Anthropological and Ethnic Study Tours
Those interested in learning about the History of the various ethnic groups in Nepal may consider an Anthropological Study Tour. The country comprises over 100 castes and ethnic groups. The main ethnicities are Khas, Mongoloid, and Mixed. The Khas people originate from the mountain dwellers of the Himalayas, and in Nepal the term describes people who are Bahun, Chhetri, Damai, and Kami. The term Mongoloid describes people who are Tamang, Gurung, Magar, Sherpa, Thakali and Kirat. The Newar people are considered ‘mixed’ and are of Indo-Aryan descent.
In Nepal, 81% of the population is hindu, 9% is Buddhist, and 4.4% is Muslim. The Kathmandu valley alone has over 2700 religious shrines. Certain animist practices also survive, and most people celebrate holidays of both Hindu and Buddhist origins, and are free to practice a blend of the two traditions.
There are over 90 languages spoken in Nepal. Nepali is the most common language spoken as a mother tongue by 80% of the population. After Nepali, Tharu is mother tongue to 5% of the population, Tamang to 4%, Newari to 3%, and Gurung to 1.5%.
The caste system can also be studied in Nepal. Indigenous groups do not belong to this system, but those who belong to the core hindu societies do. The caste model consists of four social classes: Brahmin, Kshatriya, Vaishya, and Sudra. Originally, Brahmin people were priests, educators, and scholars. Kshatriya were soldiers and administrators. Vaishya were merchants, farmers, and artisans, and Sudra people were labourers and service providers. Although the rules of interaction between the castes are not as rigid as they used to be, and although it has been illegal since 1962 to discriminate against the “untouchable” castes, discrimination still continues to this day.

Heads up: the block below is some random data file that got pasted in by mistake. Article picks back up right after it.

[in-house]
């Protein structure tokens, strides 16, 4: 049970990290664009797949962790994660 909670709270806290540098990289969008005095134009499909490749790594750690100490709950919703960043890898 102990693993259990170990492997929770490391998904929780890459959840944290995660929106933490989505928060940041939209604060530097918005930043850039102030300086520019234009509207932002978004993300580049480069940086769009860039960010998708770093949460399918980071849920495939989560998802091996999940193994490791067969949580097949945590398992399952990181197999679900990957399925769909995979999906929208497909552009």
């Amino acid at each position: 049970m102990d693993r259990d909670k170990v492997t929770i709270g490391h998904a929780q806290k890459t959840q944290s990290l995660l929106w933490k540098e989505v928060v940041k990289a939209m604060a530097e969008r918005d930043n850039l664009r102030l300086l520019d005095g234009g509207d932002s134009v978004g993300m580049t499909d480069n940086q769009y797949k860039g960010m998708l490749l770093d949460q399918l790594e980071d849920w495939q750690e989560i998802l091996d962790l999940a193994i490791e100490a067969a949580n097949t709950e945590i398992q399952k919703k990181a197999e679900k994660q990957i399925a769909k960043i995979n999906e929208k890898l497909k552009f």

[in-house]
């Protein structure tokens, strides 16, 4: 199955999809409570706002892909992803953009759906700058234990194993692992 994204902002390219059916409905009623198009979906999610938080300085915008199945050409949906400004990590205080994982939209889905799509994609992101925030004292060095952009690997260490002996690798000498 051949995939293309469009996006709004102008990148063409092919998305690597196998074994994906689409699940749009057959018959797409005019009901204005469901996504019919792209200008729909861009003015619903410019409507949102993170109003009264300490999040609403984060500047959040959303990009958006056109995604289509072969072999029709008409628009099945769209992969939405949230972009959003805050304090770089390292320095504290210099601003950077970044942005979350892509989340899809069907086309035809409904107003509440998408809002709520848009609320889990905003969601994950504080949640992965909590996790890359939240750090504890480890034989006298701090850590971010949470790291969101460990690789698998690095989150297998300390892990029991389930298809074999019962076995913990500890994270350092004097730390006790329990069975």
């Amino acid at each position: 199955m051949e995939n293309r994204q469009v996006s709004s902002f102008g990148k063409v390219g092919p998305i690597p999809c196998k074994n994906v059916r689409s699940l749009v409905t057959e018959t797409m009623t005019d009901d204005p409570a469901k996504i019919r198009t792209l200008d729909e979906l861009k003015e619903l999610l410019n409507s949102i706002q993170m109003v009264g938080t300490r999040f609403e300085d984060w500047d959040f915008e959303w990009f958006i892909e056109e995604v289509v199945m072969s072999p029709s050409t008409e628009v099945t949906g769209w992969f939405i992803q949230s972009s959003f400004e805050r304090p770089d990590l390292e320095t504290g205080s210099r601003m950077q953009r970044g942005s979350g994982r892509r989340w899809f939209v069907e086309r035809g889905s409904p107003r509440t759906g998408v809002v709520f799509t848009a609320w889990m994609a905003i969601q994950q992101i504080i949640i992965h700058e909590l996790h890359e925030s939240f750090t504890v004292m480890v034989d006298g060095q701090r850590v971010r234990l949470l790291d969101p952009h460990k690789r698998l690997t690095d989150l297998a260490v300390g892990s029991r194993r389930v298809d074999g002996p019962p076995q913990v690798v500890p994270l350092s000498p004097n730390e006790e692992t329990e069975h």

Because of its wide variety of peoples, religions, and languages, especially for its size, Nepal is a wonderful place to conduct anthropological and ethnic studies. Especially in smaller villages and rural areas, some regional traditions have been passed on for hundreds of years, and can therefore be appreciated first hand by anthropologists and enthusiasts.